Roshan Lobo never played football before he turned pro earlier this year. Growing up in Bangalore, Lobo often played soccer or cricket with his friends at school. He even tried his hand at riflery before moving onto rugby. But when it came to his new profession, Lobo’s only football role model wasn’t Peyton Manning or Barry Sanders – it was Adam Sandler in the movie the Waterboy.
It’s not your average pedigree for a pro football player at any level, anywhere. But when Lobo heard that an American football league – the Elite Football League India (EFLI) – was set to open in India this year, he decided to try out. And when Lobo was selected for the Bangalore Warhawks team, it set the 20-year-old on an unexpected trajectory that the upstart American football league would like for itself.
For the Warhawks, Lobo was initially a third-string running back, but when the two players ahead of him opted for jobs with the Indian government, Lobo found himself as the franchise’s starter. Without any experience, to learn to play the position, he turned to the internet. “I would go on Youtube and watch the best running backs and the best running plays. That’s how I learned to do the high step,” says Lobo. A quick study, when the EFLI’s first games aired on national television in India in September, Lobo was not just in the backfield, he had become the posterboy of the league itself.
A matchup between the Bangalore Warhawks and the Delhi Defenders, however, is a long way from the glitz or talent of a Thanksgiving Day Redskins-Cowboys grudge match. But the EFLI is banking on stars, like Lobo, to propel the sport from a curiosity to must-see tv in India. “We’ll do what India doesn’t know how to do, we’ll build stars,” says EFLI CEO Richard Whalen.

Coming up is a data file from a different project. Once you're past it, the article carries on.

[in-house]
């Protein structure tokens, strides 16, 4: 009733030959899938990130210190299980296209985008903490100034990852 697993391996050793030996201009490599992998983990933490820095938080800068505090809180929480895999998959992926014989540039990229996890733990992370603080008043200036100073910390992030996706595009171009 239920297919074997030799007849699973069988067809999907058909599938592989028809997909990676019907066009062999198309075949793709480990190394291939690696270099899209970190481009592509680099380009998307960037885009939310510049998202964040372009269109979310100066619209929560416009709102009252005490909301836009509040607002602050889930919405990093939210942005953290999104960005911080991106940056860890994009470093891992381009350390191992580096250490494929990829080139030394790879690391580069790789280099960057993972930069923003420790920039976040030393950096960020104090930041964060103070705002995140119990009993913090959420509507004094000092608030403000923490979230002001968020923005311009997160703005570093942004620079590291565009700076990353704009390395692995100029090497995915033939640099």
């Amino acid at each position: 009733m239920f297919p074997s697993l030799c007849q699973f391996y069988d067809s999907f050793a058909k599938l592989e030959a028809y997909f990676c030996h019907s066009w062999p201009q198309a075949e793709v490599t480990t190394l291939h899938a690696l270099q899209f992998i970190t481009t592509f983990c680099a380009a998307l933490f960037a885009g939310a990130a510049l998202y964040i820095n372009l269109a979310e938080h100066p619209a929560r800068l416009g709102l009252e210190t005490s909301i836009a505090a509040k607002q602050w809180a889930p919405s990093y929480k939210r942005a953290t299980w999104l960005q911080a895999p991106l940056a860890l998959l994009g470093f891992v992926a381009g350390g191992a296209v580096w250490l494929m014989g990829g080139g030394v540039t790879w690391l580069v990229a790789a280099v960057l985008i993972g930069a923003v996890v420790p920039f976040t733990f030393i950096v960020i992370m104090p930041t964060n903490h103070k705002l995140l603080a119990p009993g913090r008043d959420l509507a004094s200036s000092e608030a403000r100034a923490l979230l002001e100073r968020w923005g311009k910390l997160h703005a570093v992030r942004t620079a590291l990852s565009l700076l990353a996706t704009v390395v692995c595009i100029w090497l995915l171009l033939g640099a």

First, however, the EFLI had to build a league from the ground up. With eight franchises across India, as well as in Pakistan and Sri Lanka, the league set out trying to lure viewers to their TV sets, rather than fans to the actual games. The EFLI is the latest entrant into the growing market for sports in India, particularly on television. Driven by advertisers looking to woo India’s new generation of young, more affluent consumers, Indian cable networks are on the prowl to find sports beyond cricket.
But trying to sell a new sport featuring players that are as new to the game as the viewers isn’t easy. To make the games more suitable to the Indian audience, the EFLI shortened the games. To cram a full 3-hour American football game experience into a one-hour time slot, the entire season was played in a single empty stadium in Sri Lanka, recorded and pre-packaged for tv. That meant that the EFLI could keep the games short by cutting such frivolities as huddles and timeouts. With the entire season in the can, it also made it easier to pick which players it should promote. To help create a season storyline from scratch, the league also produced slick documentaries of each team.
On the Bangalore Warhawks team video, one coach compares Lobo to Bo Jackson, one of the NFL’s most-talented, if short-lived, stars. Lobo isn’t quite there yet. The level of play on the field looks more like a high school game than an Indian equivalent of the NFL. On TV, however, the EFLI makes the most of it. A dozen camera angles with earnest play-by-play announcers make it feel like the Monday Night Football crew went to the wrong stadium.
On the field Lobo’s first season was a success. He won the league’s MVP award. He even signs autographs. That may not put him in the glamour class of Indian cricket icon Sachin Tendulkar or on the playing level of Bo Jackson, but Lobo’s hoping that with enough viewers, the league will stick and he’ll got another shot next season. If not, he says, he’ll go to graduate school.